Okay, this is partly Paul’s fault, amplified by Augustine, as they both worked through their struggles with the flesh in teachings that have largely defined (in the case of Paul) and deeply influenced (in the case of Augustine) Christian belief through the centuries. And, you know, bodies and other things still give us a lot trouble today. Most of us will never be America’s Next Top Model, and more and more of us struggle meet even basic material needs before we get to worrying about “keeping up with the Joneses.” So, it’s easy enough to see why we’d want to say, “Enough with this stuff! With this body! With these things! Real happiness is entirely spiritual!”
I get it. Stuff is difficult. But it’s not difficult because it’s stuff. That is, it’s not essentially difficult. Rather, it’s situationally difficult. It’s difficult because having it or not having it provokes anxiety, striving, greed, hunger, self-loathing, and all kinds of negative feelings that tend to triumph in our psyches over the more positive feelings of satisfaction, joy, pleasure, excitement, and so on that are also related to our physical, material experience. When Jesus suggests that we attend to the lilies of the field or the birds of the air (Mt. 6: 25-34), he’s not saying that there is no pleasure in material things. He’s telling us not to worry, not to strive. “Pagans run after these things,” he says, adding, “and your Father knows that you need them.”
A bird with a full belly is a happy bird. It’s happy because it’s not hungry and it’s happy because it isn’t consumed with worry over where its next meal will come from or how much food the bird in the next nest has—you know, the big nest in the tree with the giant birdbath hanging from the limb? The bird is happy not because it doesn’t want anything and not because it holds a sense of spiritual happiness in its heart. It’s happy because it only wants enough.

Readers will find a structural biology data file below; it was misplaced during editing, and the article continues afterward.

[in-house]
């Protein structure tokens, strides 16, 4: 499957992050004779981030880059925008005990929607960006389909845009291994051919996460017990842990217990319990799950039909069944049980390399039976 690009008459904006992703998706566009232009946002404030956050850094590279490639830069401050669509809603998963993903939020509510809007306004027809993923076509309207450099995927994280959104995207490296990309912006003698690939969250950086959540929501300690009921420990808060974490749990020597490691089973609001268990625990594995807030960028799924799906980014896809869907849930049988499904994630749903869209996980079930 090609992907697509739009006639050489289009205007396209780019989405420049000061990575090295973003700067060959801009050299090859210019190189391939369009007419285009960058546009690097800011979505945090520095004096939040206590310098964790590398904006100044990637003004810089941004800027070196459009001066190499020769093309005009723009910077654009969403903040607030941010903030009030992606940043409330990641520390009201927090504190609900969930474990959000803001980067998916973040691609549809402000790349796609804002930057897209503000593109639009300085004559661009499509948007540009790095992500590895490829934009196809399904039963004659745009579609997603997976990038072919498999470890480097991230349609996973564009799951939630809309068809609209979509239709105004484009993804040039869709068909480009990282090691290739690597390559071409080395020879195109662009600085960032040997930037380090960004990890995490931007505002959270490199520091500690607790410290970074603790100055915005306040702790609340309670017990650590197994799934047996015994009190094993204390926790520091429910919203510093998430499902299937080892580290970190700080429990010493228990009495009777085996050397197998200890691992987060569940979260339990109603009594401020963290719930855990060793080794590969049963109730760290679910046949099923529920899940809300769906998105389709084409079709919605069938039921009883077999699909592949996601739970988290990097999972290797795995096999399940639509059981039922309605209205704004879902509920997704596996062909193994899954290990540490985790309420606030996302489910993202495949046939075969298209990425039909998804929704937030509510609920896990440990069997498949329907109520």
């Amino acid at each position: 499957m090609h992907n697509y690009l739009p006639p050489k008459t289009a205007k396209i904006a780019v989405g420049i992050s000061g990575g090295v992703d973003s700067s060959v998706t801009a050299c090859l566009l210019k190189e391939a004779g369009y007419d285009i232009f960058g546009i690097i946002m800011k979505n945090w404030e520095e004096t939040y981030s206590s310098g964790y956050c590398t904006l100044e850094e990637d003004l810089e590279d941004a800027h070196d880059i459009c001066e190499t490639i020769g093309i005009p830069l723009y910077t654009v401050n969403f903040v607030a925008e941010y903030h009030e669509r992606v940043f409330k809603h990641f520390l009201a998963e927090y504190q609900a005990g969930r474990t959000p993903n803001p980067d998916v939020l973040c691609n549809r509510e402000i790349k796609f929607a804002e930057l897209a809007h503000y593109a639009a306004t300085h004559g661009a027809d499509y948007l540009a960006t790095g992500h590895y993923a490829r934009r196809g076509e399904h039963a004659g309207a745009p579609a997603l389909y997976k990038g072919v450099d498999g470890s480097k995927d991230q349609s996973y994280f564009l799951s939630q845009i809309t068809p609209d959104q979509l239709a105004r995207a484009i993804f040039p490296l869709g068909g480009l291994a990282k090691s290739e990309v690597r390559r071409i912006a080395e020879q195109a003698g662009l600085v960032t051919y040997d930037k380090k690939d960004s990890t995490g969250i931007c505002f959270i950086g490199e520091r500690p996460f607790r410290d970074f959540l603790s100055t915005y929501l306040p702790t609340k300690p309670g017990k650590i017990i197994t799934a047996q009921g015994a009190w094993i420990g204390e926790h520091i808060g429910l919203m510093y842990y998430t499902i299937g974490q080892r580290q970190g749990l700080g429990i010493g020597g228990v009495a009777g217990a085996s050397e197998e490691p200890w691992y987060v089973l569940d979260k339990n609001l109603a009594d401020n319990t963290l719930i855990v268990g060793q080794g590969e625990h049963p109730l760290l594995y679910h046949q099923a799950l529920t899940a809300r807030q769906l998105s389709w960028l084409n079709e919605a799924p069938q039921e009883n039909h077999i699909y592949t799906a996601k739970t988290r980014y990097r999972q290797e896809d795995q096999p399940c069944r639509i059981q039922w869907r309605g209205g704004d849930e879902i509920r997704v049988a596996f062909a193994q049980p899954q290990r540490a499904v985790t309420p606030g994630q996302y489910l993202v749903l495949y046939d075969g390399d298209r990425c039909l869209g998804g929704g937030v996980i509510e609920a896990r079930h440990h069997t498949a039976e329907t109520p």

For those of us with relative privilege—more than plenty of food, more than adequate housing, more than sufficient access to transportation—enough is a hard place to get to. I want to suggest that for us, claiming the center of our “real” happiness in our hearts or in some other spiritual expression is a kind of ethical and spiritual cop out. It allows us to say, “Oh, all this? This is nothing. It’s just stuff. It doesn’t make me happy.” And that allows us not to care quite so much about the material needs and physical bodies of those in need for whom “real” happiness is very much connected to stuff. It allows us to step back from the very material project defined in the Hebrew Bible and the Christian Scriptures of redistributing our stuff so that everyone will have enough and none of us will be weighed down with striving. Happiness in this light seems to me to have nothing to do with setting side all desire for pleasure or all longing for things. It seems to me to have to do with calibrating our desire to the desires of others so that we all experience the pleasures of having enough. Perhaps, satisfied in this basic desire, we will be better able to attend to a deeper peace and pleasure that comes from knowing we are cared for by God as God is made present in our generous relationships with each other.